I live in Vauxhall
And that's not all
A lot of other people do
Thank you. And thank you, Mrs A: Badge!
KERRPLOP! Yes, that's the sound of a Letter To The Captain hitting the mat! It's from Mr Telfer of Brighton, who is unconvinced by the uncanny similarity I highlighted last week between Roger Moore and Jiang Zemin, the Chinese top man. Mr Telfer thinks the late Benny Hill more closely resembles Mr Zemin. And, do you know, he might be right. See what you think. Mr Telfer: Badge!
ASTONISHING! That's the epithet most often attached to my Moonlight Miscellany, a cunningly crafted confection of curiosity and contemplations. First, it's all getting a bit rum outside Downing Street. The other day Gerry Adams was shouted down by Serb protesters chanting, "Tony Blair, Tony Blair! How many have you killed today?". And the Pinochetistas will be back soon, too, lord help us. Mind you, it's getting a bit rum down at Chequers, too. Check this guest list for dinner last weekend: Bertie Ahearn, Andrew Marr and Michael Winner. I wonder what they found to talk about. Michael Winner, probably. I only hope the service was up to scratch. Next, this week's Apology Of The Week comes from the Daily Star: "The Pope. We reported on April 9 that Pope John Paul II supported Fulham. We have been asked to point out that, although the Vatican may have written to the club, the Pope is not a Fulham fan." I told you to hang on to Kevin, Mo. Next, here's the VIP guest list for the big meeting of the European People's Party in Bonn this week. And, yes, there's William Hague, at number 28 out of 33, just below the prime minister of Malta and just above the prime minister of Estonia. Well done, Willie! Next, a remarkable development in an area of long-standing Moonlight interest: two women have been spotted alighting at what is reputed to be the least-used bus stop in Britain, between Lewes and Newhaven. Shame! And finally, there has, as yet, been no reply from the Marquess of Cholmondeley. Bye!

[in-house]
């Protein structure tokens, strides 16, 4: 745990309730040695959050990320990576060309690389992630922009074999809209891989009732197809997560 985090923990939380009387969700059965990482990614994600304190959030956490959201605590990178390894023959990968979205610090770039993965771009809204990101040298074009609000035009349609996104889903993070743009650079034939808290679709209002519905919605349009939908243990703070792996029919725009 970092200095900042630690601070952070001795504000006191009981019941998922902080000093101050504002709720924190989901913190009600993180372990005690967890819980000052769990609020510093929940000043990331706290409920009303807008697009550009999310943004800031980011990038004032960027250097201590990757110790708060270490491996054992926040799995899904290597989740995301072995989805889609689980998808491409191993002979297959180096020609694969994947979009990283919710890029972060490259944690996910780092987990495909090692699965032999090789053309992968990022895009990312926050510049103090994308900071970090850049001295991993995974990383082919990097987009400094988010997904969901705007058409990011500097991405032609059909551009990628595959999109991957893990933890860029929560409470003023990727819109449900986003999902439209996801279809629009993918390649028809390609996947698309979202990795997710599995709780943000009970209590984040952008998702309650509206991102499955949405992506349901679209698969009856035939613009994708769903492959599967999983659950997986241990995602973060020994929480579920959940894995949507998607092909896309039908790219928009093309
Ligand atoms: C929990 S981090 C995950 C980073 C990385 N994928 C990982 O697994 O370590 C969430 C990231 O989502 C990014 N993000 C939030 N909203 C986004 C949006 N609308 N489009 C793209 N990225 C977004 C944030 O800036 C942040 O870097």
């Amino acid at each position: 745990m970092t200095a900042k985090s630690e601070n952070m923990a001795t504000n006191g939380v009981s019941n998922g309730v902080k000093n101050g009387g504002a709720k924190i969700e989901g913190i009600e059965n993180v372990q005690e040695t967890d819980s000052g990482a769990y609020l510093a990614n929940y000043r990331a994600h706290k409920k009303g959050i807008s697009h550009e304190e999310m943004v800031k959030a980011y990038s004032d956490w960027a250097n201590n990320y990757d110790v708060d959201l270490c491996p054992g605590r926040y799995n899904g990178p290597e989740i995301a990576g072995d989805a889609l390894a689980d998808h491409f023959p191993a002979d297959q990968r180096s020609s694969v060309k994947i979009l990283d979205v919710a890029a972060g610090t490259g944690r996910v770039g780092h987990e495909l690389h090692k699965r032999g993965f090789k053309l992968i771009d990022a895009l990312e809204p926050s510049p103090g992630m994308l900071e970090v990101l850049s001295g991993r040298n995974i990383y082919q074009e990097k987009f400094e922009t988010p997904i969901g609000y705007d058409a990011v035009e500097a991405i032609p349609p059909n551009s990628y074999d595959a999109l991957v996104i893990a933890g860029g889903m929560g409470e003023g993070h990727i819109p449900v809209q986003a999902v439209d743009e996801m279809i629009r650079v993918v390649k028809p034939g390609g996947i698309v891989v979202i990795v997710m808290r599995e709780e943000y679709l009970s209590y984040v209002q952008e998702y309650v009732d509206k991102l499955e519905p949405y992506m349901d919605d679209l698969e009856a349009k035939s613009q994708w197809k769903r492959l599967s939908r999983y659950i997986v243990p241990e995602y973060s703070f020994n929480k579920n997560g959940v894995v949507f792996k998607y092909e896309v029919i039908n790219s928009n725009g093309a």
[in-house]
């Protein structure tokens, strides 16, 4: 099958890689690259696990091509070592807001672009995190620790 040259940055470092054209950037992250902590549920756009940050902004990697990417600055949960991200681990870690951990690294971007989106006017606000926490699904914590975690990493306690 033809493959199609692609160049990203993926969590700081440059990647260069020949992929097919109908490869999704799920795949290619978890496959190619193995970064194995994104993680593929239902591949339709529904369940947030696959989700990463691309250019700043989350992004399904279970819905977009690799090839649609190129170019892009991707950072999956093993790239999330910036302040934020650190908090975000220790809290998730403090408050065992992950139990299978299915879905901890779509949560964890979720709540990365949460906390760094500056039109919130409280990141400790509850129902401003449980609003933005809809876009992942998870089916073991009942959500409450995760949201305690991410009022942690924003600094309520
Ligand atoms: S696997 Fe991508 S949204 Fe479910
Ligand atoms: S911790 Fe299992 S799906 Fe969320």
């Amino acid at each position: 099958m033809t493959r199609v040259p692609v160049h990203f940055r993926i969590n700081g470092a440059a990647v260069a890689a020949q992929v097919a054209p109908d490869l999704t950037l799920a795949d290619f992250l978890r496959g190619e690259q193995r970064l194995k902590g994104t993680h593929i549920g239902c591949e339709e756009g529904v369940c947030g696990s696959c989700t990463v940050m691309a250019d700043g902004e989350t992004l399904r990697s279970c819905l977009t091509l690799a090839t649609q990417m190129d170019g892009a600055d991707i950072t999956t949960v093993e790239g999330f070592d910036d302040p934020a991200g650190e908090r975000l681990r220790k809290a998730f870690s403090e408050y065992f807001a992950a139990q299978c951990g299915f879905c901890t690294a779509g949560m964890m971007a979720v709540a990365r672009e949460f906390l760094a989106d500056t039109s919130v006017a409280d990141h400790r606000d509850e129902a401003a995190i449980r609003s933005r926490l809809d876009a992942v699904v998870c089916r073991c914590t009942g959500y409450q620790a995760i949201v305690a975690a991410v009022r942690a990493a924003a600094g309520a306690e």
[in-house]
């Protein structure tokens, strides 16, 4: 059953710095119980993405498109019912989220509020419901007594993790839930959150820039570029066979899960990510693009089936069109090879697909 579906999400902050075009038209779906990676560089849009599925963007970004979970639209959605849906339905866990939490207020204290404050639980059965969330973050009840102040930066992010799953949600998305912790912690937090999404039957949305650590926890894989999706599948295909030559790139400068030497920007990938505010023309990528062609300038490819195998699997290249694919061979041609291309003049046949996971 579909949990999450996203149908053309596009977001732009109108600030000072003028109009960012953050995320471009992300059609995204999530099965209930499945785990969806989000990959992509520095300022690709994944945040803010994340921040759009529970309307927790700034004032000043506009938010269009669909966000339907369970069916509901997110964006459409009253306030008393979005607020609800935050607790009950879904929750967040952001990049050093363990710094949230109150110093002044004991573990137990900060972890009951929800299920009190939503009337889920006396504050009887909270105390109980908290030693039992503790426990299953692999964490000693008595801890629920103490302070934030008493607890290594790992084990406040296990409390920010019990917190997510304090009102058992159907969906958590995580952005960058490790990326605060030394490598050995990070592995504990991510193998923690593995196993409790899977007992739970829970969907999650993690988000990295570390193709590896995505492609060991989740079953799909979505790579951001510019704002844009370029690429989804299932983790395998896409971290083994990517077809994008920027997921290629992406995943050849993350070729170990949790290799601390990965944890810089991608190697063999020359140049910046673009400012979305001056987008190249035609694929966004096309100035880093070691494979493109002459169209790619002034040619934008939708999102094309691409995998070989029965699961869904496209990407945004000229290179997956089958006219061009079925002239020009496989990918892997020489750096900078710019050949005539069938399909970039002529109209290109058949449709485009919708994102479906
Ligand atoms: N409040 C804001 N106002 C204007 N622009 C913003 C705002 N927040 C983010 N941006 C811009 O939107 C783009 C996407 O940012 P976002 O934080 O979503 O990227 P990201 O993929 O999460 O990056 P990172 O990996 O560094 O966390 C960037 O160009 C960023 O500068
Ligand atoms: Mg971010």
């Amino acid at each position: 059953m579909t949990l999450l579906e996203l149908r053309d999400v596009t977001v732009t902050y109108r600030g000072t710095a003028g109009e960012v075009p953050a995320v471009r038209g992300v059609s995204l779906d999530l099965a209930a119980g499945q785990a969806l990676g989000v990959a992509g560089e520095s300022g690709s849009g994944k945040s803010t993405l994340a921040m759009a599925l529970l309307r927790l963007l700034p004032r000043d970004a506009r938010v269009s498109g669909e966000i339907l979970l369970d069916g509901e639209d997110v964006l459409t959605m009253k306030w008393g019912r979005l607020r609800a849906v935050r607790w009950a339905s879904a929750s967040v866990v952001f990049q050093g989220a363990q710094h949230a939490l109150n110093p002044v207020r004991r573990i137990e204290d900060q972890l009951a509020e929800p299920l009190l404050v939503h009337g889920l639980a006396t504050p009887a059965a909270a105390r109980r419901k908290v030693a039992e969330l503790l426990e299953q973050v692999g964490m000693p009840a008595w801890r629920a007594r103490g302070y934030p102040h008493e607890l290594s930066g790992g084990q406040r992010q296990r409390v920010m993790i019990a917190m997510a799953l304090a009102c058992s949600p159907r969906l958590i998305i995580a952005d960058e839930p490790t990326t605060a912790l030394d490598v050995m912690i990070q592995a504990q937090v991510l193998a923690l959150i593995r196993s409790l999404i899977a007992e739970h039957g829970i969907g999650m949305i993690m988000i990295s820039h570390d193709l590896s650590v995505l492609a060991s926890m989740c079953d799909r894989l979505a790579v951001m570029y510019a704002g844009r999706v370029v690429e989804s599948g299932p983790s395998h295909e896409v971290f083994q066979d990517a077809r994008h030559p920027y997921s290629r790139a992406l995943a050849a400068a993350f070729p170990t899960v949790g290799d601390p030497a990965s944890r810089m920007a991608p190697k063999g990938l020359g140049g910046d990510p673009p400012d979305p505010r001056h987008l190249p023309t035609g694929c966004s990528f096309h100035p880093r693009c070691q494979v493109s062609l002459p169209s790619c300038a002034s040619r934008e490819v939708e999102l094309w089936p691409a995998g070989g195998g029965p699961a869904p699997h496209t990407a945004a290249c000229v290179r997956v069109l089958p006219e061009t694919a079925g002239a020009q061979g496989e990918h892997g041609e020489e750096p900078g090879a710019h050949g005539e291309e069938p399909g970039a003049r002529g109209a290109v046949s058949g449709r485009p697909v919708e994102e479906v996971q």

IRREPRESSIBLE: The Lord Lieutenant of South Glamorgan pointing out 19,000 male choristers and six brass bands stationed on Llandaff Castle's ancient battlements ready to burst into 'We'll Keep A Welcome In The Hillside'. The Duke delighted onlookers by quipping: 'Christ! I hope they're not going to sing. Mind you, I'm not surprised they spend so much time caterwauling - have you seen the women down here? They all look like bloody Harry Secombe after a bad night.' Well, he was at Llandaff Castle. He was. MARK FRASER/PAReuse content